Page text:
Digging in the Glade

Digging in the Glade

On heading home, at close of day,
by leafy path, I once surveyed
a figure, bent, industrious,
a-digging in the glade.

What do you do there, shadow-man,
that must be done by deepest shade?
When other folk are all a-bed
you're digging in the glade.

He worked away with fierce intent,
with fern and bracken all arrayed -
some private twilit ritual
of digging in the glade.

Half-mesmerized, I froze before
the shovel's deadly serenade,
no thought, no consciousness beyond
the digging in the glade.

Just then, the curtain'd clouds drew back.
The scene, by moonlight, was betrayed,
with me the only witness to
the digging in the glade.

And all at once the darkman turned,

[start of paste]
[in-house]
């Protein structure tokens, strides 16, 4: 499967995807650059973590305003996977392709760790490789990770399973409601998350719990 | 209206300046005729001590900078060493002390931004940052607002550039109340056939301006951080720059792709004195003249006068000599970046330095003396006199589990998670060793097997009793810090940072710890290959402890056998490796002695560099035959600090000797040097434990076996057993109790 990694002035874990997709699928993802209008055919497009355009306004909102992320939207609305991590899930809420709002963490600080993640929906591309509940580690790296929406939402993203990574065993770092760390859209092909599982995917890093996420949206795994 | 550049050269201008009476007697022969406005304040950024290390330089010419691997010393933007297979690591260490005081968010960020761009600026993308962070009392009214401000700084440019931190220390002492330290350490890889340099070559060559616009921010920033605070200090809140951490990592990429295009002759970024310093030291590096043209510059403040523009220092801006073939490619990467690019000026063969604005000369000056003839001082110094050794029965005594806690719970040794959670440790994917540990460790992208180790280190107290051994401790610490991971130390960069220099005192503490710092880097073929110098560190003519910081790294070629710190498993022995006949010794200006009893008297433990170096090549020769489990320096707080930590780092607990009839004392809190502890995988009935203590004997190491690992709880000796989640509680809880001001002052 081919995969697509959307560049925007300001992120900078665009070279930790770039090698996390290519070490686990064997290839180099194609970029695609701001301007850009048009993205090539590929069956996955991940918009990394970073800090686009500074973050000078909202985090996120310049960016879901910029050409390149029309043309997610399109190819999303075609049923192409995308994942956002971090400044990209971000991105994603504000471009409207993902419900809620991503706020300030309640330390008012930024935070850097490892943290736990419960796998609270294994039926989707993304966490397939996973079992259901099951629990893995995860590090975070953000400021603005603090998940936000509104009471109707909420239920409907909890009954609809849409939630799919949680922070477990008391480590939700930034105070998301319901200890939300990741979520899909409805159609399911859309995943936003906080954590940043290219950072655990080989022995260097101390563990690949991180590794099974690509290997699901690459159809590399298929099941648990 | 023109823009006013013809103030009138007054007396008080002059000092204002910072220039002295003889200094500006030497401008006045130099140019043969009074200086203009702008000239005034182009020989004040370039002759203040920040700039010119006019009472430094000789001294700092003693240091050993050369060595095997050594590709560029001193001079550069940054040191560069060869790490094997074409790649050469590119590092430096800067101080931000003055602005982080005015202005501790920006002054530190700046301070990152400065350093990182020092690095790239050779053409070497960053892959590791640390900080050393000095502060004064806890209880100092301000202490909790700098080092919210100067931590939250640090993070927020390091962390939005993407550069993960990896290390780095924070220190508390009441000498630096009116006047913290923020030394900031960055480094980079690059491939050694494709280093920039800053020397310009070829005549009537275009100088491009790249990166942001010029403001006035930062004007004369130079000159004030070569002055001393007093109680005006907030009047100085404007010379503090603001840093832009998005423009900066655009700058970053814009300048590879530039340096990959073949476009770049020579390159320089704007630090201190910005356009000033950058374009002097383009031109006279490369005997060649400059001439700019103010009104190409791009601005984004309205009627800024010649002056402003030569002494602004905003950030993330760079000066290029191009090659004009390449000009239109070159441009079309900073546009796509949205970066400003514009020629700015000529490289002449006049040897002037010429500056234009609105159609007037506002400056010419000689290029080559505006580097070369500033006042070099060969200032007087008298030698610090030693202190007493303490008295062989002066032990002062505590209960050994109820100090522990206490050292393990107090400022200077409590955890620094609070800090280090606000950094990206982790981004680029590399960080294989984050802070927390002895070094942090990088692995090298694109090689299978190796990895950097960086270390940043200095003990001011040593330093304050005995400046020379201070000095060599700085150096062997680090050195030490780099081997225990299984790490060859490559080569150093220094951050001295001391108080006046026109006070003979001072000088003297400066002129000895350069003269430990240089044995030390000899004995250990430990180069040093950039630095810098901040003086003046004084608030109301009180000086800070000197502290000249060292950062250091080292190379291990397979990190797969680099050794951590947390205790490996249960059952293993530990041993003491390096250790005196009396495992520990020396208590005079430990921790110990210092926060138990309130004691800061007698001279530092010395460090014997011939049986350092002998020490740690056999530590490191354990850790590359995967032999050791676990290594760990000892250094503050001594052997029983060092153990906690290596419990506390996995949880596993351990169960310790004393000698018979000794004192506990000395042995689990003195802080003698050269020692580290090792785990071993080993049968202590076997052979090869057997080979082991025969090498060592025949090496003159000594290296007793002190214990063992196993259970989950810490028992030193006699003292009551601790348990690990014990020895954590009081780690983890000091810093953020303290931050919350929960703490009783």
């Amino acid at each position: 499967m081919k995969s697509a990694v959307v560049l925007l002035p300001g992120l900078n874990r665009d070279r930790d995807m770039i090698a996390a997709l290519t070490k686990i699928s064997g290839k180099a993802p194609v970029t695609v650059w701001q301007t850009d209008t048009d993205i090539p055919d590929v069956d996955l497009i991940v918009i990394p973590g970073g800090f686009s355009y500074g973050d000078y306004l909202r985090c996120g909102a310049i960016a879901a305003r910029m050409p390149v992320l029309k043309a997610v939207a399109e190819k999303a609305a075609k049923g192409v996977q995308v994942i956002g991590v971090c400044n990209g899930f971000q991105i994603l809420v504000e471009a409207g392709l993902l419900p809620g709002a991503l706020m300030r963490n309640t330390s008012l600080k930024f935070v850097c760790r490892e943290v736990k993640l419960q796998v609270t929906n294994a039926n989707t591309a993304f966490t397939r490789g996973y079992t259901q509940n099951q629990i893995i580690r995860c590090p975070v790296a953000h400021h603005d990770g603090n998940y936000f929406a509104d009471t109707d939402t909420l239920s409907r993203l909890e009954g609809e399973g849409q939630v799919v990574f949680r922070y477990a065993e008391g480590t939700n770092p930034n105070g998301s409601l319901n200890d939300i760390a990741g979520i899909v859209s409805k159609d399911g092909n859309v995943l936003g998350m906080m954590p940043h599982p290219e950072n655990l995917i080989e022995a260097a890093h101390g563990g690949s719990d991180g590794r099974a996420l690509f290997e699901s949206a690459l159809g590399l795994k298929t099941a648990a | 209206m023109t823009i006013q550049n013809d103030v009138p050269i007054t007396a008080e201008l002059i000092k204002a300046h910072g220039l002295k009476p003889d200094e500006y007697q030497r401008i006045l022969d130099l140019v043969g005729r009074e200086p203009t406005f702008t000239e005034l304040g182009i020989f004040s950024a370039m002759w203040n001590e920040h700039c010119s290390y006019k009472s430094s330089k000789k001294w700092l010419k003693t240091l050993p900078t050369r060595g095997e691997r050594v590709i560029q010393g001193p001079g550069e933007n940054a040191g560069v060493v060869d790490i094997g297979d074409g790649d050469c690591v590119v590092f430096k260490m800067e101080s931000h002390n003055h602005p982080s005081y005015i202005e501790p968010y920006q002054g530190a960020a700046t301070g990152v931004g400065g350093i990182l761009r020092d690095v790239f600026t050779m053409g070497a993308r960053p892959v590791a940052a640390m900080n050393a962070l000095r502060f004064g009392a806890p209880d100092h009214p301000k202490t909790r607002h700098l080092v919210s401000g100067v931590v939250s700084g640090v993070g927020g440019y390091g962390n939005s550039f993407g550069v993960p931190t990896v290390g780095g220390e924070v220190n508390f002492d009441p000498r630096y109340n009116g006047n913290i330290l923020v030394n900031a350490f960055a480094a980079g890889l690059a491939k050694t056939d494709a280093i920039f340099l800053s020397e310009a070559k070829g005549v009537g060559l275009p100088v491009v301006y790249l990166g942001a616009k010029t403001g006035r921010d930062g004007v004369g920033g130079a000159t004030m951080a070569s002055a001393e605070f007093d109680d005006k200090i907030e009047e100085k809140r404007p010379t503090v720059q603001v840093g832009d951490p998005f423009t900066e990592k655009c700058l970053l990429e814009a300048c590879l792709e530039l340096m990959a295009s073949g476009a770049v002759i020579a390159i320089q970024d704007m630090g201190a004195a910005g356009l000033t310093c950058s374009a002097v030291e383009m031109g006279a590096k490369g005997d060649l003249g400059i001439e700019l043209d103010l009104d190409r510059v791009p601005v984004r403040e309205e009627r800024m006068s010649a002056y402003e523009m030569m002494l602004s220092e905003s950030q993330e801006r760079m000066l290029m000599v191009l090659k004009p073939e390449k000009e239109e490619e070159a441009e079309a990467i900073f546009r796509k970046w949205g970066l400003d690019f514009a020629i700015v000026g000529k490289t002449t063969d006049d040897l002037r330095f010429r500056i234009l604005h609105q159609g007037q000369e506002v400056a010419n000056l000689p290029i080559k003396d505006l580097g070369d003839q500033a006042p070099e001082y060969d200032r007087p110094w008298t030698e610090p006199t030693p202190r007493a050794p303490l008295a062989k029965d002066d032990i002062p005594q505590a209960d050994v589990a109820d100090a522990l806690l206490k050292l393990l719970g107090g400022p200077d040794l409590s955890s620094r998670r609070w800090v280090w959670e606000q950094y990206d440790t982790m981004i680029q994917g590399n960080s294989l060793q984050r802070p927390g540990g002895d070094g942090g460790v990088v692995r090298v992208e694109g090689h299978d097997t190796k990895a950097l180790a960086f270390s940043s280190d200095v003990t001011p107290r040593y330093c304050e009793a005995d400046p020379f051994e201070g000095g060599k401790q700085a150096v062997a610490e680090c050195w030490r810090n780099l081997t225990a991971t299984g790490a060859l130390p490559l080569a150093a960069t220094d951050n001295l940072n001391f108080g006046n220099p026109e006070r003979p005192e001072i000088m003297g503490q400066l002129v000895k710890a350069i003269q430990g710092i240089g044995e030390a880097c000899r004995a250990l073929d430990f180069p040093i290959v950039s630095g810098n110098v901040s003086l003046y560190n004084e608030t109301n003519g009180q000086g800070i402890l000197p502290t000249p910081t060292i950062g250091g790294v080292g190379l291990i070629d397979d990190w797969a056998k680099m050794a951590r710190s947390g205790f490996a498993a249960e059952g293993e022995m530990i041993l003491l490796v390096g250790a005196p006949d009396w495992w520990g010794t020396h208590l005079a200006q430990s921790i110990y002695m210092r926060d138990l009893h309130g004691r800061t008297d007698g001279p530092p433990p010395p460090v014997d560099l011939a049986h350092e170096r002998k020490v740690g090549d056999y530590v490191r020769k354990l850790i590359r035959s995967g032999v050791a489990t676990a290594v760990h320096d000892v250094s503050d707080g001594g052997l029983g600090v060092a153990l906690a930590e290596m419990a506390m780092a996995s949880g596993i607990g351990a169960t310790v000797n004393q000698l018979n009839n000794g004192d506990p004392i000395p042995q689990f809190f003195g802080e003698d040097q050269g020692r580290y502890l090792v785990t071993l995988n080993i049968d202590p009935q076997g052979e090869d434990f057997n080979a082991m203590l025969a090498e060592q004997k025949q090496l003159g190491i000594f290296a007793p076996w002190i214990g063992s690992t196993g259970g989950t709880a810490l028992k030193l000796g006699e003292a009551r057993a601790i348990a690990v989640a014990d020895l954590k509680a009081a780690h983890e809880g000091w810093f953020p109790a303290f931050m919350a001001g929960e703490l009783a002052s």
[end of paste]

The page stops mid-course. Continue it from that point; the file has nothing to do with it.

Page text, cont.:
dank loam upon his shovel weighed,
and fixed his cold eyes onto me;
ceased digging in the glade.

He stared, then brought his finger up
to seal his lips, and there it stayed.
He glared again, then swift returned
to digging in the glade.

Released, I staggered from the woods
and left him to his earthy trade;
ran home and locked my door against
the digging in the glade.

I never spoke of what I saw,
the diabolic pact I made.
My tongue is tied by bracken-branch
and digging in the glade.

My dreams are filled with digging men,
with gloomy arbours where I've strayed
but, worst, the dreadful, deadly sound
of digging in the glade.

                                                                                    by Samuel Joseph Macaulley, 1847


 © Mick Jackson 2012